Oh how times have changed for OLPC Libya. It was but a year ago that One Laptop Per Child celebrated signing a MOU with Libya for 1.2 million XO-1 computers, one server per school, a team of technical advisers to help set up the system, satellite internet service and other infrastructure for $250 million dollars.
It was but six months ago that Nicholas Negroponte revealed that the Gaddafi Foundation had cut its order to 500,000, possibly delaying the launch altogether. And today we've leaned that while OLPC has yet to ship a single Children's Machine to Libya, Intel is already equipping one Classmate PC per Libyan child:
Intel Corp and Microsoft Corp are supplying Libya's government with 150,000 rugged laptop computers that cost $200 to build and are designed to meet the needs of children in developing countries.Tyranny of the Or". In fact, Intel vs. OLPC can be a beneficial laptop competition.
Intel spokeswoman Agnes Kwan said in an interview on Tuesday night that Libya's education ministry ordered the equipment in August and shipments began last month.
"So far it's going well. We're just a month into the deployment," Kwan told Reuters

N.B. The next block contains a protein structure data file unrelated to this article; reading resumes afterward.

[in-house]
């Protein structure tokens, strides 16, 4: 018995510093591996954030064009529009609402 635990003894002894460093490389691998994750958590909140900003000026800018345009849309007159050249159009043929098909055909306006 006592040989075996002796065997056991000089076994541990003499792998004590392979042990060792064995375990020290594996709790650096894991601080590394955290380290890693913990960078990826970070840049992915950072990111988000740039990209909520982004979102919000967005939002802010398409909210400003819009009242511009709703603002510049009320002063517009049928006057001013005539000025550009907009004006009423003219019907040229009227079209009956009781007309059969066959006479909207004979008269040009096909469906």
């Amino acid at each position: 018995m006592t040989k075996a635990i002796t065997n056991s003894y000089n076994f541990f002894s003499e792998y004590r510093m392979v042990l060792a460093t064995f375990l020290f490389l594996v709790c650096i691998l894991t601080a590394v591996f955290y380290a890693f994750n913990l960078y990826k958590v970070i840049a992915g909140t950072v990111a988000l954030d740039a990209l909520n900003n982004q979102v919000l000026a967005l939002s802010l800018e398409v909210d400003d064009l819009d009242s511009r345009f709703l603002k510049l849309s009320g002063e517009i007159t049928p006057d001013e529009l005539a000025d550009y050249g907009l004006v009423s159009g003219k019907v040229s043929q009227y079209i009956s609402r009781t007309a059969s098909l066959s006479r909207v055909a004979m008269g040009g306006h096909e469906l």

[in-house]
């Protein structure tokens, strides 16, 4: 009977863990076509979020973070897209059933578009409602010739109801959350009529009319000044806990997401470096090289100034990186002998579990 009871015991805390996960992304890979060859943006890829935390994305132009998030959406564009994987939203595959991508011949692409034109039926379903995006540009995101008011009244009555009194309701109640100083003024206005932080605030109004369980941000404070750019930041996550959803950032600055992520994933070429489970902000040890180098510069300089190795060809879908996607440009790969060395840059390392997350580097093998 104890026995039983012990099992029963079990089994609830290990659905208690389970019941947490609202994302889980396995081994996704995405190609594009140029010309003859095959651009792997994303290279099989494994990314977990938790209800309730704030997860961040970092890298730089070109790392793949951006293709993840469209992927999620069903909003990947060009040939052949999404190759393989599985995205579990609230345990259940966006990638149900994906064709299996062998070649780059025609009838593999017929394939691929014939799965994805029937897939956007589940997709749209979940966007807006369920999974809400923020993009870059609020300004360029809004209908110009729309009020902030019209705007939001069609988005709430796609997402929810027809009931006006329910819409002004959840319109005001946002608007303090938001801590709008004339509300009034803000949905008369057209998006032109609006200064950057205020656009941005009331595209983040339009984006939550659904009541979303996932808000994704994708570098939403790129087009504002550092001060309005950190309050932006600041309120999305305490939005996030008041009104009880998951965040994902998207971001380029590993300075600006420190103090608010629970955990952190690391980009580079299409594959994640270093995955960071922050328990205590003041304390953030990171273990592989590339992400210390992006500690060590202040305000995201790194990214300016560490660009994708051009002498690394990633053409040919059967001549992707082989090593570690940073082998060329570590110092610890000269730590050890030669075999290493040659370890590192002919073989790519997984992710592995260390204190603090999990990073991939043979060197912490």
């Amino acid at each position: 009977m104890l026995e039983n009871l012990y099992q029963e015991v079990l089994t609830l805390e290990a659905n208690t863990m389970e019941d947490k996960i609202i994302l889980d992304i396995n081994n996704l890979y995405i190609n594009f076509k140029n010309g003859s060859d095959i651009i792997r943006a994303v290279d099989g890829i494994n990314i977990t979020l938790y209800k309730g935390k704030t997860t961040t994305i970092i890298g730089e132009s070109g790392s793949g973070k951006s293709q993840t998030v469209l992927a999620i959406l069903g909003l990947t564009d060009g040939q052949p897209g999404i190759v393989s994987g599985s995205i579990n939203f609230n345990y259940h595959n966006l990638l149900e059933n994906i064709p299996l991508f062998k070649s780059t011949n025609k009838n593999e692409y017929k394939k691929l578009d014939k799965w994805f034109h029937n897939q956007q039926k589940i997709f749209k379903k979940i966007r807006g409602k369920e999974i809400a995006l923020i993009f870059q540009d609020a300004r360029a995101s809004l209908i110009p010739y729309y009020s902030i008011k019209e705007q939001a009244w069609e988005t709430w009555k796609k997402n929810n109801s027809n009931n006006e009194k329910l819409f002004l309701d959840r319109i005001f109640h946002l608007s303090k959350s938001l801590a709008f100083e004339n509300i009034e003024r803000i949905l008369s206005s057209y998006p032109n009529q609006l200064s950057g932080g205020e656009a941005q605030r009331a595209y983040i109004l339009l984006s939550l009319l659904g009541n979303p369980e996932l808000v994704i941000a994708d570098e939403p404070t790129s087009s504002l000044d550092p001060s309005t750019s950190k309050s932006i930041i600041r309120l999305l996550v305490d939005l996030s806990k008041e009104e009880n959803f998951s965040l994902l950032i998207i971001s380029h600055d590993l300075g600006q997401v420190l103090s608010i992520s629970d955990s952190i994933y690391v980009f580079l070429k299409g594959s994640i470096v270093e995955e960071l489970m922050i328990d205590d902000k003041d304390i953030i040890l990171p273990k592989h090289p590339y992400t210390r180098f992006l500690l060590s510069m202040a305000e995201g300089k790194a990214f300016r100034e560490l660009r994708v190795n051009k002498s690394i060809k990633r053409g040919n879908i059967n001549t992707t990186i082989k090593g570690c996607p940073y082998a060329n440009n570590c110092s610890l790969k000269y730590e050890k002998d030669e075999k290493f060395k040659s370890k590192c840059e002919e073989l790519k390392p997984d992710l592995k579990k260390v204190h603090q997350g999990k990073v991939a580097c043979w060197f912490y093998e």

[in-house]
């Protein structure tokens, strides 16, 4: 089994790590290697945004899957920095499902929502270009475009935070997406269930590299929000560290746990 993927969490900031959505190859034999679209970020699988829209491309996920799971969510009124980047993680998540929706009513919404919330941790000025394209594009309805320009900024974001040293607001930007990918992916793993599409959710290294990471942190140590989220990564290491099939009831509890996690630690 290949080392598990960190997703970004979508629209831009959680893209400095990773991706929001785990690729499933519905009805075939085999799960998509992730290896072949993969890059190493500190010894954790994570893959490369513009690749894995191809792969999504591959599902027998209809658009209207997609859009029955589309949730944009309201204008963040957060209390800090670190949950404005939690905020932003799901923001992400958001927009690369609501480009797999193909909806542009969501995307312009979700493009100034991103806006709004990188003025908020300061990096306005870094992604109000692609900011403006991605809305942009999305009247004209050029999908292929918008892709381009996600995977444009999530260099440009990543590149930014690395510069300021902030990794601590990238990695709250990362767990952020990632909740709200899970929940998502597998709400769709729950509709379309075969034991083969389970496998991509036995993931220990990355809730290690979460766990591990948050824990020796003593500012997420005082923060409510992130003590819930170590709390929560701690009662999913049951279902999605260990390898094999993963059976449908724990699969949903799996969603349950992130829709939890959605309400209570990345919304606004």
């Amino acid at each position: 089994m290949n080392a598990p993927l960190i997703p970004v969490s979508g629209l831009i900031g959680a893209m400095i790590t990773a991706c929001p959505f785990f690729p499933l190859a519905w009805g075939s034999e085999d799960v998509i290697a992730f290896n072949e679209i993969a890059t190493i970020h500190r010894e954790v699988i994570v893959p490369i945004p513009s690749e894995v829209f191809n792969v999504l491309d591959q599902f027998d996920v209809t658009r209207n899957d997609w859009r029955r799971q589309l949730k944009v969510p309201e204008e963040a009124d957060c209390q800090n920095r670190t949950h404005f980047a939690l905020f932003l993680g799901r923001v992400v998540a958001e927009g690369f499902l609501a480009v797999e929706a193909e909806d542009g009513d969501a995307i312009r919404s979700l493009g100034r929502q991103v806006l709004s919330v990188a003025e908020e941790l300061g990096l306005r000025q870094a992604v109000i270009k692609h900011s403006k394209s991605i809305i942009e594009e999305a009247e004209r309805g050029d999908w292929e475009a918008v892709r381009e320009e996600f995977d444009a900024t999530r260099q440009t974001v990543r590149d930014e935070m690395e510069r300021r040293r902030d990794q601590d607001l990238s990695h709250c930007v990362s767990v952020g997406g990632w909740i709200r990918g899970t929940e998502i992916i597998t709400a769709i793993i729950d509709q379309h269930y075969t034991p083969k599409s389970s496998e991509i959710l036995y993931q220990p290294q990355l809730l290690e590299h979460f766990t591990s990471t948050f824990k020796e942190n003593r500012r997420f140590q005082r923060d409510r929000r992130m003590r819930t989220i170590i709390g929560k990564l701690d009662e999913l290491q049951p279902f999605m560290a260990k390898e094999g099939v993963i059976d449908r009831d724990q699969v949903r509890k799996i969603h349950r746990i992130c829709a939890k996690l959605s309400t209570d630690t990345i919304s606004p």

Of course to be a fair competition, both Intel and OLPC need to be frank about the cost of their laptops. The OLPC XO is $200, as the Uruguayan RFP and even their own website shows. Intel is also talking $200 dollars per laptop too, and maybe as a direct response to Charbax, is adamant that itâ€™s a non-subsidized cost:
Kwan said that Intel and Microsoft are not subsidizing the price of the laptops, which Intel sells under the Classmate PC brand. She did not disclose how much the Libyan education ministry is paying for them.Yet before you jump on either company as better or worse than another, do remember who will be the real winners of this competition: children and education in the developing world.
No matter who sells what to whom, the bottom of the pyramid will soon have top of the line technology.